Declaration on the Rights of Indigenous Peoples

illustration cover hands
Declaration on the Rights of Indigenous Peoples

After finishing the illustrated book of the Declaration of Human Rights, I wondered if I could help to bring attention to a UN document which at the time was hardly known or talked about among Australians. The Declaration on the Rights of Indigenous Peoples had been adopted by the UN General Assembly a year earlier, and Australia was one of only four member States worldwide to oppose it.
This Declaration describes human rights applied to the particular situation of indigenous populations around the world. Many indigenous people, including the Aboriginal and Torres Strait Islander people of Australia, are struggling for land rights, the right to self-determination and the right to be treated as equal citizens.

illustration man crwoning himself
The right to self-determination
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The right to practise culture and customs
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Revitalising and transmitting oral traditions
illustration TV set
The right to establish indigenous media
illustration watering flower in pot
The right to improvement of social and economic conditions
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Addressing the special needs of the old, women and children
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The right to traditional and societal health care
illustration nature under glass dome
The right to protection of their environment
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Having a say in the development of traditional lands
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The right to determine one’s identity within society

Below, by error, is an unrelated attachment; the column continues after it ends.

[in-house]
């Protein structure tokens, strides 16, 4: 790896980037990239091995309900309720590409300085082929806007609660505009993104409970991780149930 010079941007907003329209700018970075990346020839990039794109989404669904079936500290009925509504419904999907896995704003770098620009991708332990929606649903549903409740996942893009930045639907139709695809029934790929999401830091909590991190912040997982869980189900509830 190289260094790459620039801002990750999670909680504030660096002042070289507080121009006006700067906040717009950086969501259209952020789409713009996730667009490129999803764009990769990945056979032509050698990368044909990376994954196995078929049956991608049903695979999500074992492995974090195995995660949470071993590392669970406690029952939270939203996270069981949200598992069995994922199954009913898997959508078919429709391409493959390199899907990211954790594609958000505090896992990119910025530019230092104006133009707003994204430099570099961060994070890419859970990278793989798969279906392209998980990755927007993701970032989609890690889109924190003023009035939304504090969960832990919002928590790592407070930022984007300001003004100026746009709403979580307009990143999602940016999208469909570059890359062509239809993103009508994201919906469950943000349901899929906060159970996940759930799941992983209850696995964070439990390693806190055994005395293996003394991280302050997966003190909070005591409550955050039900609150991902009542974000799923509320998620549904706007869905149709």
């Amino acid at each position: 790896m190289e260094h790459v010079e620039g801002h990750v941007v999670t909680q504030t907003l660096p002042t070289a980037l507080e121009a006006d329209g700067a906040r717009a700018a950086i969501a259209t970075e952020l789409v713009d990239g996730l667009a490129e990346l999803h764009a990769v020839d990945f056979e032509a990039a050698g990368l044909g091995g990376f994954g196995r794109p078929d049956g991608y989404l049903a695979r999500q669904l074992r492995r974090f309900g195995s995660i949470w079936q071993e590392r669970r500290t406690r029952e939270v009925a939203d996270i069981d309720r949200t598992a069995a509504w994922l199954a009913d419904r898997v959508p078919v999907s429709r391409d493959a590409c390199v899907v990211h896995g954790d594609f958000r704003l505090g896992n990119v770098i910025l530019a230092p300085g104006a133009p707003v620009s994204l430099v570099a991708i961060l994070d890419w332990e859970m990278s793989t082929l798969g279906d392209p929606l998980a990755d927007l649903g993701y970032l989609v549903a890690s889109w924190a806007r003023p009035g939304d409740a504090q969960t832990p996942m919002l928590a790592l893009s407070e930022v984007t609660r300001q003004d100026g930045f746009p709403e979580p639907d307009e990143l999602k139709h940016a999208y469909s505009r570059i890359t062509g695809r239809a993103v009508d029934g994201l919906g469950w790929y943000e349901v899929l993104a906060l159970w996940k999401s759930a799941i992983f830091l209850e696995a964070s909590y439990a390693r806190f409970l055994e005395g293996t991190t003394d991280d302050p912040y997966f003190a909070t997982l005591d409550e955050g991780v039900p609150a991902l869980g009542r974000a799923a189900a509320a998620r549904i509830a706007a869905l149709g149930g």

The Declaration on the Rights of Indigenous Peoples was proclaimed after over 20 years of negotiations between UN member states and indigenous peoples. It is seen as a landmark document recognising indigenous rights and freedoms, among them self-determination, ownership and use of lands and natural resources, as well as maintaining and developing indigenous political, religious, cultural and educational institutions. It also establishes the right to protection from genocide and to compensation for rights violations.

I am not of indigenous descent myself, and I tried to tread very carefully while dealing with this subject. I kept my approach international, alluding in my illustrations to indigenous traditions all over the world. At the same time, I did not directly reference any indigenous art, and checked about the book with the Aboriginal and Torres Strait Islander Art department at the Art Gallery of NSW in Sydney before publication, who kindly made sure I did not unwittingly include illustrations that may be perceived as offensive. Ideally, an Indigenous artist should have illustrated this book, but I felt that I could make a difference and show solidarity by creating this book in the wake of my illustrated Declaration of Human Rights. And I have reason to believe that the book may have made a difference – it seems that my dealings with the office of the Minister for Aboriginal Affairs in preparation for this book prompted the Australian government to look into this document again, which it signed not long afterwards.